Milwaukee Astronomical Society



The Constellation Boötes

  1. We will now follow the handle of the Dipper and arc to Arcturus, a star in the constellation Boötes (pronounced boo-OH-teez). {Trace out Boötes}. Boötes is a herdsman and the Guardian of the Bear -- Ursa Major. It is usually pictured as a guy just standing there, somtimes with a staff -- you can make the hook of the staff out of the three stars to the north of the kite, just off the end of the Dipper's handle.

    Arcturus is historically famous for a number of reasons. For example it was used to turn on the lights at the 1933 Worlds' Fair in Chicago. They put a telescope on Arcturus, focused the light down to a photocell which then turned on the lights. The reason they did this is that Arcturus is 40 light-years away from us, and the last time the World's Fair had been in Chicago was in 1893, 40 years prior, so the light they were using to start the World's Fair had left the star at the time of the last World's Fair in Chicago. Cool, huh?

  2. Note Boötes is a kite-shaped constellation. It used to be a shorter kite -- in ancient Greek & Roman times (2,000 years ago) Arcturus was half the distance closer to the two center stars (epsilon & rho Boötes). It is moving across the sky faster than any other bright star (except Alpha Centauri which is ten times closer) -- it couldn't be seen 500,000 years ago and 500,000 years from now it won't be visible any more. Why is Arcturus moving so fast?

    The stars of our galaxy are formed into a rotating disk and are all moving together around the disk. Some stars -- called "halo" stars -- form a dome over the disk, Arcturus is one of those stars, orbiting above and below the galactic center. It is cutting through the disk now, actually a little bit back against the general flow. Someone on a planet orbiting Arcturus would see the entire night sky changing constantly.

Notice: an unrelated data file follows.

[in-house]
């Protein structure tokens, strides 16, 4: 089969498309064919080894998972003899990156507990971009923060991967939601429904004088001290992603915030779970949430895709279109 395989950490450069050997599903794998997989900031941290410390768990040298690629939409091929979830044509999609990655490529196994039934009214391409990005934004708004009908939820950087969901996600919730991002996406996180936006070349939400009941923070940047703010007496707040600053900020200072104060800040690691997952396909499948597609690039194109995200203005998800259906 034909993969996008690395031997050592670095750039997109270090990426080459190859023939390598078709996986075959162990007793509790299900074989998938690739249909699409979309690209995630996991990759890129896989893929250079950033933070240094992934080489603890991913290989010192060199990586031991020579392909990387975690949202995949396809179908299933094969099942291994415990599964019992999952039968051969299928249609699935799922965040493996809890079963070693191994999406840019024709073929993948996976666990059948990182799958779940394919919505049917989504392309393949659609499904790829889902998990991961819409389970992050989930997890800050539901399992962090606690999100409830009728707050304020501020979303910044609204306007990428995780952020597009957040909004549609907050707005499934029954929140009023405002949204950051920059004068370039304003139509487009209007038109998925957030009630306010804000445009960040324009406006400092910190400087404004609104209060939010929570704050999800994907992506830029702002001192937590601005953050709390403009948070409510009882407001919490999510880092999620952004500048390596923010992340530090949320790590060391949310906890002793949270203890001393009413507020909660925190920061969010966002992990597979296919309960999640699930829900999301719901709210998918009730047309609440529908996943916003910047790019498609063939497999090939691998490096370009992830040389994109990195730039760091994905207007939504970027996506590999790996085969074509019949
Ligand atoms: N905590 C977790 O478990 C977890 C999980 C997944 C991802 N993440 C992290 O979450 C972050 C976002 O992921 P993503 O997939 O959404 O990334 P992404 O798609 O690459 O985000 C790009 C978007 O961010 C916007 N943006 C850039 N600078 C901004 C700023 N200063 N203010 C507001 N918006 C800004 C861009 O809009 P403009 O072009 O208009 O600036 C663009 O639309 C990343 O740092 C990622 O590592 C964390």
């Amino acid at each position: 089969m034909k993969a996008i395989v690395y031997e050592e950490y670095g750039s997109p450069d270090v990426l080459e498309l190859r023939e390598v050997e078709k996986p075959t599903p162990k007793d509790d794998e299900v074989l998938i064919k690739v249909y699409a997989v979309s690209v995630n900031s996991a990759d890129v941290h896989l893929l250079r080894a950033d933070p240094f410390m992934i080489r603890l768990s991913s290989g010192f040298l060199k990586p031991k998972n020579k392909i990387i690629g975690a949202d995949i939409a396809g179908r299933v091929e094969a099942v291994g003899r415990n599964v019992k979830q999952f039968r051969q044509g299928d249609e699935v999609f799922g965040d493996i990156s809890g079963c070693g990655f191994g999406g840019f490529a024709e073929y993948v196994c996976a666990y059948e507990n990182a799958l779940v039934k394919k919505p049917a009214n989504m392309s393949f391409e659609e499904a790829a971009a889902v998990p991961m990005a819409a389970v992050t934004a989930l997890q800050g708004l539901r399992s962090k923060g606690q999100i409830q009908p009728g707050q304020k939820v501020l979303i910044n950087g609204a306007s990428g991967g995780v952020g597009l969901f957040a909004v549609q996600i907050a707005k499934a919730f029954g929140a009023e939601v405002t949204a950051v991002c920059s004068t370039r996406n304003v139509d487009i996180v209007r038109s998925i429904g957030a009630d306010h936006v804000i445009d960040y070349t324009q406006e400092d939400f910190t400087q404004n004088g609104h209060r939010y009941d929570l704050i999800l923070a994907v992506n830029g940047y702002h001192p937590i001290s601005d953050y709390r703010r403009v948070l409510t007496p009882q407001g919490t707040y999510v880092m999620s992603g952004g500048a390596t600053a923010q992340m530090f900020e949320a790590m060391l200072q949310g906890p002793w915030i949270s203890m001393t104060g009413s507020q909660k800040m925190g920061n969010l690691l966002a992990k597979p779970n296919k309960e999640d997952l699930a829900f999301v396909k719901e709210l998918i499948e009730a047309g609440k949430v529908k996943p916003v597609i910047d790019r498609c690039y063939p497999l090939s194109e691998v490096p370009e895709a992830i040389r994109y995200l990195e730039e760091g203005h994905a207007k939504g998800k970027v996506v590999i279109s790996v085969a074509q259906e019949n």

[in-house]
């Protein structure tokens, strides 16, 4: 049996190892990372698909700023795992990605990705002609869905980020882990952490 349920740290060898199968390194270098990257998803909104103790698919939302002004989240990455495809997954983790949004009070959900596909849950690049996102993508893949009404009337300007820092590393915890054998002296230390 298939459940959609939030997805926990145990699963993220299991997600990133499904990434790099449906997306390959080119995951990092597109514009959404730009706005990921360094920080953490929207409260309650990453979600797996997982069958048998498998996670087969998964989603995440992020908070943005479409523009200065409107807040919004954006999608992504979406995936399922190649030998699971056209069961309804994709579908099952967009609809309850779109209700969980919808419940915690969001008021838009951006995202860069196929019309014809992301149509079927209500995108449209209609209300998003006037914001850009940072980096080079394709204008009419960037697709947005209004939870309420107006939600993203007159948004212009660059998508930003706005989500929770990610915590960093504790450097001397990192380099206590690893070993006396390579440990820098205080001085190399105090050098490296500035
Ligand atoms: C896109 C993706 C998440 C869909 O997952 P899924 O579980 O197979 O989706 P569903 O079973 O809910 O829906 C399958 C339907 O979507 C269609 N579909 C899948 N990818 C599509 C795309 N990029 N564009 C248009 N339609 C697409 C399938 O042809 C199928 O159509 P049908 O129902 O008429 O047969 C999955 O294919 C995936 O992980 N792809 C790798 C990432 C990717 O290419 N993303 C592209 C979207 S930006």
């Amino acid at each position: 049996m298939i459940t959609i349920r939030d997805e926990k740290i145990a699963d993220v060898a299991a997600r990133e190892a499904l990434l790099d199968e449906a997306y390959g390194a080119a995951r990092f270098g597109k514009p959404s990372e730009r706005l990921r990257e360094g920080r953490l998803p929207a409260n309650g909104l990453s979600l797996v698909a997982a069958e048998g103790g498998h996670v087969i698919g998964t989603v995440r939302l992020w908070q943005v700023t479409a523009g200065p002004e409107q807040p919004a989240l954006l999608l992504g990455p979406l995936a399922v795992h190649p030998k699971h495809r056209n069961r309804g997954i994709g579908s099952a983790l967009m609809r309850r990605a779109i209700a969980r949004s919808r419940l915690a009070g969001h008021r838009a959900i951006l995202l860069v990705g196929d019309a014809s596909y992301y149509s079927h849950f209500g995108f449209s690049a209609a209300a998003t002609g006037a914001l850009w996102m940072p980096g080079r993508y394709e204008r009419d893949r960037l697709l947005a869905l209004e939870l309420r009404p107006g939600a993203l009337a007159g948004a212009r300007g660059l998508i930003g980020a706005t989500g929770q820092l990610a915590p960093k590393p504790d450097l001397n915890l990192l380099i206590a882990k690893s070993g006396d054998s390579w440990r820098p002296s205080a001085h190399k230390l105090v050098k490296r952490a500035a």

3. Next to Boötes is Corona Borealis, the northern crown. {Trace out Corona Borealis}. The brightest star is α (alpha) Corona Borealis. This star is a member of the Ursa Major Moving Group, as is the lower left "kite tail" star (to the Southeast) of Boötes.

  4. To the right of Bootes, just below the handle of the dipper, you can see two stars. The brighter one is called "Cor Carolis" -- it means the heart of Charles (King Charles II). These two stars form the constellation Canes Venatici. If you look carefully you can pick out two faint, scraggly diagonal lines of stars, one of which includes the two stars I just pointed out and the other is just a little above it. These two lines are two dogs on a leash held by Bootes -- this takes a bit of imagination -- and are helping him in his duties as herdsman and guardian of the bear.

Back to Virgo Go to Spring Index On to Leo the Lion


Your questions and comments regarding the Stargazing section are welcome. You can e-mail the author, Randy Culp for inquiries, suggestions, new ideas or just to chat.
Updated 18 July 2023